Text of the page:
Prime Minister Jacinda Ardern was applauded after telling the UN’s General Assembly that "Me Too must become we too" on the issue of equality.
Ms Ardern implored the world’s leaders to show kindness and recommit to gender equality in an address that began in Te Reo Māori.
She said the ability to look beyond themselves was a great starting point to combat not only isolationism, protectionism, and racism, but also in the face of the threat that is climate change.
The Prime Minister made regular references to a collective global approach throughout the address across a broad range of issues, including equality.
Ms Ardern said “many gains have been made, each worthy of celebration”, including the recent 125th anniversary of New Zealand becoming the first nation to give women the vote.
“As a girl I never ever grew up believing that my gender would stand in the way of me achieving whatever I wanted to in life, I am, after all, not the first, but the third female Prime Minister of New Zealand,” she told the UN General Assembly.
“It seems surprising that in this modern age we have to recommit ourselves to gender equality, but we do and I for one will never celebrate the gains we have made for women domestically, while internationally other women and girls experience a lack of the most basic of opportunity and dignity.”
“Me Too must become We Too.”
Ms Ardern was unequivocal on climate change, saying she had seen and heard the “grinding reality” that the issue was for the South Pacific at the recent Pacific Islands Forum.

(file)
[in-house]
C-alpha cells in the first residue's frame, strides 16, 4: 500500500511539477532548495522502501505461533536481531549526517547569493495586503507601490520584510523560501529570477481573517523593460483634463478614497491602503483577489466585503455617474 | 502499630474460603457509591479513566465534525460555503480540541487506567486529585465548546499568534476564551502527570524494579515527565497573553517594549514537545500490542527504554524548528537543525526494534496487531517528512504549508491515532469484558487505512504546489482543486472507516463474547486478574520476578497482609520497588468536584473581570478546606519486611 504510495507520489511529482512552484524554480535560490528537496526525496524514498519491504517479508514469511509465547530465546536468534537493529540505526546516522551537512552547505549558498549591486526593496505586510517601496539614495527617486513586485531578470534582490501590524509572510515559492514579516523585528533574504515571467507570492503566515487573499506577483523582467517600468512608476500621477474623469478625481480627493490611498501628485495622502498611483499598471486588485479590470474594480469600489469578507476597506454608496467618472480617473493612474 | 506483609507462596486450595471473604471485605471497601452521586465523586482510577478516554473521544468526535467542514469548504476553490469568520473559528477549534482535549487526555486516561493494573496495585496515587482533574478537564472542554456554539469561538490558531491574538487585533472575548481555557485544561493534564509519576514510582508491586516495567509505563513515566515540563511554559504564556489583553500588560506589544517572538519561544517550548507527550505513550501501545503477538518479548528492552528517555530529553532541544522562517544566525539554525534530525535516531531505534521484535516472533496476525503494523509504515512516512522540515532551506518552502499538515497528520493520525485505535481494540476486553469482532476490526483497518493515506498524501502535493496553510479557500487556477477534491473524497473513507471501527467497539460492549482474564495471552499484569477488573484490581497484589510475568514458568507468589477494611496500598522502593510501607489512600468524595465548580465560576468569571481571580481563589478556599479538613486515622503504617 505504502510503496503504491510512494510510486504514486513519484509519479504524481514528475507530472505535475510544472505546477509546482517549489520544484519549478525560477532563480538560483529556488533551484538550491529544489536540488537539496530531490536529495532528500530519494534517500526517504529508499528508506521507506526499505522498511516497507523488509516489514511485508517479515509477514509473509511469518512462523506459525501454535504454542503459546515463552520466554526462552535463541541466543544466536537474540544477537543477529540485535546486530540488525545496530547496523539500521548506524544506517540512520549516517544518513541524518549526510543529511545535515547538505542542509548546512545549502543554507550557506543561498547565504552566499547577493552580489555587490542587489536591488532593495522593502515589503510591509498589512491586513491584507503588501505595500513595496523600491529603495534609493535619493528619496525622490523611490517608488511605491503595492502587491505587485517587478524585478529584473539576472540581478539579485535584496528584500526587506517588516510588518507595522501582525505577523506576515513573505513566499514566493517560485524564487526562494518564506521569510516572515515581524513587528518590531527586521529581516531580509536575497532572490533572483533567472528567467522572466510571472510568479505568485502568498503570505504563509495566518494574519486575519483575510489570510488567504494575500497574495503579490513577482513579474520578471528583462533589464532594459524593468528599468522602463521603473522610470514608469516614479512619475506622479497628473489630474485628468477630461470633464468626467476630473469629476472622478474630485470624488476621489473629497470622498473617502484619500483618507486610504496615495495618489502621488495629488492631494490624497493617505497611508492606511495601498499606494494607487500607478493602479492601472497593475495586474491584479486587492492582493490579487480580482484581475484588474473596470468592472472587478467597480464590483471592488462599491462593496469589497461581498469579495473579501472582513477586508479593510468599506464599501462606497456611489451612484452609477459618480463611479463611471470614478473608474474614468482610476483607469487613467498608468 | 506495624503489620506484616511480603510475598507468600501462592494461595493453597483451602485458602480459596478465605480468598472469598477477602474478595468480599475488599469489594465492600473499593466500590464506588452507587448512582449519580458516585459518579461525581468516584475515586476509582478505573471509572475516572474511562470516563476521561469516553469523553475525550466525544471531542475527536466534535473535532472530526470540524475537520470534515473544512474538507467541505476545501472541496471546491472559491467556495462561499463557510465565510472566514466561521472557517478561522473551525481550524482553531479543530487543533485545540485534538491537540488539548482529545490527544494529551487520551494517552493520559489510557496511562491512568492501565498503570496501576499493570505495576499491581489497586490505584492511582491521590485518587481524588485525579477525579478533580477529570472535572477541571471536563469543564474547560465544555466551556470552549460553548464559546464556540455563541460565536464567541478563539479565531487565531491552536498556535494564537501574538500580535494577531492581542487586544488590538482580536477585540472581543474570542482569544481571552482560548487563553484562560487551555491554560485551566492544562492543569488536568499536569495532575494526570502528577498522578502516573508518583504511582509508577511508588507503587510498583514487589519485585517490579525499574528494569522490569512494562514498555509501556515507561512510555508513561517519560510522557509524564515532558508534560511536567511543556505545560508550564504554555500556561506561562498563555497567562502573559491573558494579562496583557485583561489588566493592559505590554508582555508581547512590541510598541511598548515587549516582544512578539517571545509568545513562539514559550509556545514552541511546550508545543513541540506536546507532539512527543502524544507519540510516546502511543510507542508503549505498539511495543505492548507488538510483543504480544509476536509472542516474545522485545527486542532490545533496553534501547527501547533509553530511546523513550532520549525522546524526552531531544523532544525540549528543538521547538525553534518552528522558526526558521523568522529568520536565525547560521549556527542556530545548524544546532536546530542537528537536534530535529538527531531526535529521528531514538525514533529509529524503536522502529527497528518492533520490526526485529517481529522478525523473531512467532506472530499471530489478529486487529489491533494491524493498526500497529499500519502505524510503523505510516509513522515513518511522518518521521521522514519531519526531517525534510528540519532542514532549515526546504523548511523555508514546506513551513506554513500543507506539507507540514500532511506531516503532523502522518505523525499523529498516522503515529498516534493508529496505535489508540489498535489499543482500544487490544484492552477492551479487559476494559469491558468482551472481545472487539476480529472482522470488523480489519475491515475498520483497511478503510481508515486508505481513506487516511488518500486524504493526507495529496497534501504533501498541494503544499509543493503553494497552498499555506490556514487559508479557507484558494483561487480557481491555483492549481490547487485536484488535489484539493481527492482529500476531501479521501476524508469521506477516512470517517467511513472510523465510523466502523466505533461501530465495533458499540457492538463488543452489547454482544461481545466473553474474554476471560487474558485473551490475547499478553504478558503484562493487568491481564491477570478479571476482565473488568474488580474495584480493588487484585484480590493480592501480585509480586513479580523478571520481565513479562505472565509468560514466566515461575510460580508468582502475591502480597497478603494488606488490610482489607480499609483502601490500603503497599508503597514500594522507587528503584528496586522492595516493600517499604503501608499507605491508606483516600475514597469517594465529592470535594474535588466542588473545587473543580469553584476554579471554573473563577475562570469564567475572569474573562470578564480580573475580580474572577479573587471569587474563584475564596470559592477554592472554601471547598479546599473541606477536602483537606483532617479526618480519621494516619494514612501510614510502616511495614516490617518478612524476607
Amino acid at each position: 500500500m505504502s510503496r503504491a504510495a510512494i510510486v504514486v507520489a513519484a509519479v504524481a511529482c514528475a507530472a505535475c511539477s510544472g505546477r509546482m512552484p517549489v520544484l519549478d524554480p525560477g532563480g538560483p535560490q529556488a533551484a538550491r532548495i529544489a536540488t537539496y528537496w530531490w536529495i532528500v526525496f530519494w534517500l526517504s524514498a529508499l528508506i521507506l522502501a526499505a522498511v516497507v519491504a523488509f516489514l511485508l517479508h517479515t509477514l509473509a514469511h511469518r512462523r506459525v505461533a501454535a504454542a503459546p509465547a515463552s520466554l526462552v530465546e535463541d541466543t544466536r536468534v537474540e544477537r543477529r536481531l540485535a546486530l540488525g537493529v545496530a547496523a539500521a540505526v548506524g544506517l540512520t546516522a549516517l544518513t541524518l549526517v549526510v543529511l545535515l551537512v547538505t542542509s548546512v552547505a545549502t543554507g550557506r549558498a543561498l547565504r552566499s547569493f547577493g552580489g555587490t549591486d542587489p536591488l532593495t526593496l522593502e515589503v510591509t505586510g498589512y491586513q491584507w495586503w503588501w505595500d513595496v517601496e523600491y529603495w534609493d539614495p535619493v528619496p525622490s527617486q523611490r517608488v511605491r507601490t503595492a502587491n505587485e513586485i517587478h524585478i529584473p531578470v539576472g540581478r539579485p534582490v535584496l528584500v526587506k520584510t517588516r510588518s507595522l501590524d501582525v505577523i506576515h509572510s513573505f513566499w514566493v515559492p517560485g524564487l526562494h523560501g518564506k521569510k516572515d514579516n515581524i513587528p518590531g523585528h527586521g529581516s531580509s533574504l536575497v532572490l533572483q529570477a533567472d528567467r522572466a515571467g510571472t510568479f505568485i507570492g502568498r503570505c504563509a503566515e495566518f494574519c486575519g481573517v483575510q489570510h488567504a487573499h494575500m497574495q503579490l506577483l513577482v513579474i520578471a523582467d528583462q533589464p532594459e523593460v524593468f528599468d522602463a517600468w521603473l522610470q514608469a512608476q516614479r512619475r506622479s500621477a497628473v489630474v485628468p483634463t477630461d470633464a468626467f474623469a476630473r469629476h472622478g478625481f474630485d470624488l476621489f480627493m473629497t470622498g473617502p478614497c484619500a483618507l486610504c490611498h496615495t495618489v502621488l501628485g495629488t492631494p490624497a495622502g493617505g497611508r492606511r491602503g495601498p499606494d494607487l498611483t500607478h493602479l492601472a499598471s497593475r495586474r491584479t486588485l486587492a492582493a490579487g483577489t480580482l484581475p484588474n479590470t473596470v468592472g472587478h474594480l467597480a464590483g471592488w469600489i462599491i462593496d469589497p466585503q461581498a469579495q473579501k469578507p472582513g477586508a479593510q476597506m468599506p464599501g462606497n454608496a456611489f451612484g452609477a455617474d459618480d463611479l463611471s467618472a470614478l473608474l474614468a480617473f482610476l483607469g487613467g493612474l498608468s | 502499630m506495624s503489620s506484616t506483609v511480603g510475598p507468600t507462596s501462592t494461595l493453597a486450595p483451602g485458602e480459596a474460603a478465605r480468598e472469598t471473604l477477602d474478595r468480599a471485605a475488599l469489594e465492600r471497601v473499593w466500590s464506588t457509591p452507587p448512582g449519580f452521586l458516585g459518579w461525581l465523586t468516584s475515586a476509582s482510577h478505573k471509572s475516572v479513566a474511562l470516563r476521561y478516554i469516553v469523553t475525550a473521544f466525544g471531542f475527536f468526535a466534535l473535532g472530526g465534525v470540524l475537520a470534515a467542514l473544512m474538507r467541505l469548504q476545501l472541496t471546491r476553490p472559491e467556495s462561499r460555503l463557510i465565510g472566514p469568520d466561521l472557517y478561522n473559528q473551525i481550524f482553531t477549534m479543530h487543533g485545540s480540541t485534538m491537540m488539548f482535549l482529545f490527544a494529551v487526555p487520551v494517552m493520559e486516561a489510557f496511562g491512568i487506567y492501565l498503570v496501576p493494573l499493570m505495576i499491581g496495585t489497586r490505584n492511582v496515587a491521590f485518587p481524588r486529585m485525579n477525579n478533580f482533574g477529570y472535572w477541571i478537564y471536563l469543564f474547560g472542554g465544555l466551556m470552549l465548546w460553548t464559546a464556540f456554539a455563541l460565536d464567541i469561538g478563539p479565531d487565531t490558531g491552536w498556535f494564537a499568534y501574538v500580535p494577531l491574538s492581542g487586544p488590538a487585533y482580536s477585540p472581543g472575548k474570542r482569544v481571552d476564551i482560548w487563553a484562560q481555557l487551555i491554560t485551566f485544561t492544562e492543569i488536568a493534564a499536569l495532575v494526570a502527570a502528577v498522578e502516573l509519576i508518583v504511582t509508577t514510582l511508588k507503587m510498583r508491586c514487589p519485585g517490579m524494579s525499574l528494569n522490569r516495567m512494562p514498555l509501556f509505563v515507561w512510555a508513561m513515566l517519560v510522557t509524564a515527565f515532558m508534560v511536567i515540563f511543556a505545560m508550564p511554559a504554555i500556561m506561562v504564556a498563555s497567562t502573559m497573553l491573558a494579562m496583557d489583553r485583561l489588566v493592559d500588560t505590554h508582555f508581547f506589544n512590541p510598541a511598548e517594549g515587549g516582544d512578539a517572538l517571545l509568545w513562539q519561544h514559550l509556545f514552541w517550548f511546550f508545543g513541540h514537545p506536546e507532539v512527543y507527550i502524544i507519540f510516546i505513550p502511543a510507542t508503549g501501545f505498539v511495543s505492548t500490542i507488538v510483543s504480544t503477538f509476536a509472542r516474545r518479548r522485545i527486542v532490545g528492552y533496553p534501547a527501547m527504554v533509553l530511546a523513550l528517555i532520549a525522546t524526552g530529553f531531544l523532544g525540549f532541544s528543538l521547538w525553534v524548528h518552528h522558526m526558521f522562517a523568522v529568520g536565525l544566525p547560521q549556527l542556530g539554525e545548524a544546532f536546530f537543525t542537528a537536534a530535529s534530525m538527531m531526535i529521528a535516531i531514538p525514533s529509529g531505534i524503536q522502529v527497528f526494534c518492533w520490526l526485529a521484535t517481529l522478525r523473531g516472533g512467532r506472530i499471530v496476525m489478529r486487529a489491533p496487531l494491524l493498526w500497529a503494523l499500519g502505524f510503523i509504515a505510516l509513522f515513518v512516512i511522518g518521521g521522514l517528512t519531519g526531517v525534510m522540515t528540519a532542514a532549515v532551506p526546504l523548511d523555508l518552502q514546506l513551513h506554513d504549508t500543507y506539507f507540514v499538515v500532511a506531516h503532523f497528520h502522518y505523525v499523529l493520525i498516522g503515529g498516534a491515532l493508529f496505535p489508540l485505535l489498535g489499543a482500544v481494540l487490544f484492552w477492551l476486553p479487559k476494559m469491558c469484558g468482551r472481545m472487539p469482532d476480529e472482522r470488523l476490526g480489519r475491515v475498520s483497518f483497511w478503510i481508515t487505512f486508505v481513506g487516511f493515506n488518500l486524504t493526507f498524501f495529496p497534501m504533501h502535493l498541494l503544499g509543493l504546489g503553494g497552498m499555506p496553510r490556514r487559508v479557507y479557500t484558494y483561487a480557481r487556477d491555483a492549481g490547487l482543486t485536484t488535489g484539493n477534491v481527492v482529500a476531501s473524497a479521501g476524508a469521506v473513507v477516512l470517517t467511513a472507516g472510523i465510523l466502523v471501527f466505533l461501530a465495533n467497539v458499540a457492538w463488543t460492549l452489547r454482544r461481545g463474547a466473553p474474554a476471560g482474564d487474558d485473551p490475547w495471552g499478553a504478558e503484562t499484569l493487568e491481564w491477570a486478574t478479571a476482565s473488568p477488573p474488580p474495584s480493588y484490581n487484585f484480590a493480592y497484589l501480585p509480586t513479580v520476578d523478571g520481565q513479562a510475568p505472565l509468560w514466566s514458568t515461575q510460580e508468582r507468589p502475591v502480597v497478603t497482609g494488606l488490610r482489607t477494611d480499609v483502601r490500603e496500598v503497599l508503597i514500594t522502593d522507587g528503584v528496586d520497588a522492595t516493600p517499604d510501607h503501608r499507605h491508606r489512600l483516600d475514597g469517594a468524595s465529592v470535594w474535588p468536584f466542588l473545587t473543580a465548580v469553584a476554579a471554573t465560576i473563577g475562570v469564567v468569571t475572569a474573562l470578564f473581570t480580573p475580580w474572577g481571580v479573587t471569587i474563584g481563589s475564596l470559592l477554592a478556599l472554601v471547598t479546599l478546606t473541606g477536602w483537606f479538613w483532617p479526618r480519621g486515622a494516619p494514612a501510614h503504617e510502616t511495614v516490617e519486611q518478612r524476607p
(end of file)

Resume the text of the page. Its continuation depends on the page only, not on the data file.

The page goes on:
“It was at this meeting, on the small island nation of Nauru, that climate change was declared the single biggest threat to the security of the Pacific. Please, just think about this for a moment.”
“Of all of the challenges we debate and discuss, rising sea levels present the single biggest threat to our region.”
She described “any undermining of climate related targets and agreements” as “catastrophic”.
Ms Ardern said New Zealand was determined to play its part but as a producer of less than 0.2 per cent of global emissions, we were reliant on the global community.
“Not since the inception of the United Nations has there been a greater example of the importance of collective action and multilateralism, than climate change. It should be a rallying cry to all of us and yet there is a hesitance we can ill afford.”
Addressing the increasingly isolationist policies of several western governments, the Prime Minister admitted the international institutions had not been perfect.
“It would be both unfair and naive to argue that retreating to our own borders and interests has meant turning our backs on a perfect system… but they can be fixed,” she said.
She warned that forgetting the lessons of history and the reasons for the UN’s establishment would see humanity repeat the mistakes of the past.
“The UN Charter recalls that the Organisation was formed to save succeeding generations from the scourge of war, which through two World Wars had brought untold sorrow to humanity,” she said.
“If we forget this history and the principles which drove the creation of the UN we will be doomed to repeat the mistakes of the past.
“In an increasingly uncertain world it is more important than ever that we remember the core values on which the UN was built.
“That all people are equal, that everyone is entitled to have their dignity and human rights respected, that we must strive to promote social progress and better standards of life in larger freedom and we must consistently hold ourselves to account on each.”